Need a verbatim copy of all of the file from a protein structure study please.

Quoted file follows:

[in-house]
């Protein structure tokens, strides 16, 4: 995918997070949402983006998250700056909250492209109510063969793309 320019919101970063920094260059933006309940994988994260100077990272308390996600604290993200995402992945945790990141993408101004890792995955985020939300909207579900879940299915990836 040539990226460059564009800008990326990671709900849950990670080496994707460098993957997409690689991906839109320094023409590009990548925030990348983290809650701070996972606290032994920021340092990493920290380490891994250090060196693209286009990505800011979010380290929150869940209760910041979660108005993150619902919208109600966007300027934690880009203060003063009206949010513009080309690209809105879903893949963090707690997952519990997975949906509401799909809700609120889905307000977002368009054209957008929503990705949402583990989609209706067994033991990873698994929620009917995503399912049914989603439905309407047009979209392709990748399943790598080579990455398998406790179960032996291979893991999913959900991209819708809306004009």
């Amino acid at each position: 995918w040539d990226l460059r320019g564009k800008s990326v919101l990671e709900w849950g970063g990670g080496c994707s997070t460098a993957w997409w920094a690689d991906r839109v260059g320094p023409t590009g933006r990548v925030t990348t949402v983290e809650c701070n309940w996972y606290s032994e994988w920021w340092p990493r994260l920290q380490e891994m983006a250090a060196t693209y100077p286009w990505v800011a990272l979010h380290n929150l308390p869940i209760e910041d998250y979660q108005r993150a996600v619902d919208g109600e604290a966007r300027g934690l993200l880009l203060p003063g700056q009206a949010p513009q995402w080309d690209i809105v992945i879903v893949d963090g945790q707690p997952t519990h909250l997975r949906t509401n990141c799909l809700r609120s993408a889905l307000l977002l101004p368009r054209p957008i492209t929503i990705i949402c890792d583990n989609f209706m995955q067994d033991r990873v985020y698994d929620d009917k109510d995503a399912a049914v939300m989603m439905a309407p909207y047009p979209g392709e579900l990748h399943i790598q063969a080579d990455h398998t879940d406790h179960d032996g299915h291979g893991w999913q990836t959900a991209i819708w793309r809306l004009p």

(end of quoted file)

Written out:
[in-house]
């Protein structure tokens, strides 16, 4: 995918997070949402983006998250700056909250492209109510063969793309 320019919101970063920094260059933006309940994988994260100077990272308390996600604290993200995402992945945790990141993408101004890792995955985020939300909207579900879940299915990836 040539990226460059564009800008990326990671709900849950990670080496994707460098993957997409690689991906839109320094023409590009990548925030990348983290809650701070996972606290032994920021340092990493920290380490891994250090060196693209286009990505800011979010380290929150869940209760910041979660108005993150619902919208109600966007300027934690880009203060003063009206949010513009080309690209809105879903893949963090707690997952519990997975949906509401799909809700609120889905307000977002368009054209957008929503990705949402583990989609209706067994033991990873698994929620009917995503399912049914989603439905309407047009979209392709990748399943790598080579990455398998406790179960032996291979893991999913959900991209819708809306004009």
């Amino acid at each position: 995918w040539d990226l460059r320019g564009k800008s990326v919101l990671e709900w849950g970063g990670g080496c994707s997070t460098a993957w997409w920094a690689d991906r839109v260059g320094p023409t590009g933006r990548v925030t990348t949402v983290e809650c701070n309940w996972y606290s032994e994988w920021w340092p990493r994260l920290q380490e891994m983006a250090a060196t693209y100077p286009w990505v800011a990272l979010h380290n929150l308390p869940i209760e910041d998250y979660q108005r993150a996600v619902d919208g109600e604290a966007r300027g934690l993200l880009l203060p003063g700056q009206a949010p513009q995402w080309d690209i809105v992945i879903v893949d963090g945790q707690p997952t519990h909250l997975r949906t509401n990141c799909l809700r609120s993408a889905l307000l977002l101004p368009r054209p957008i492209t929503i990705i949402c890792d583990n989609f209706m995955q067994d033991r990873v985020y698994d929620d009917k109510d995503a399912a049914v939300m989603m439905a309407p909207y047009p979209g392709e579900l990748h399943i790598q063969a080579d990455h398998t879940d406790h179960d032996g299915h291979g893991w999913q990836t959900a991209i819708w793309r809306l004009p």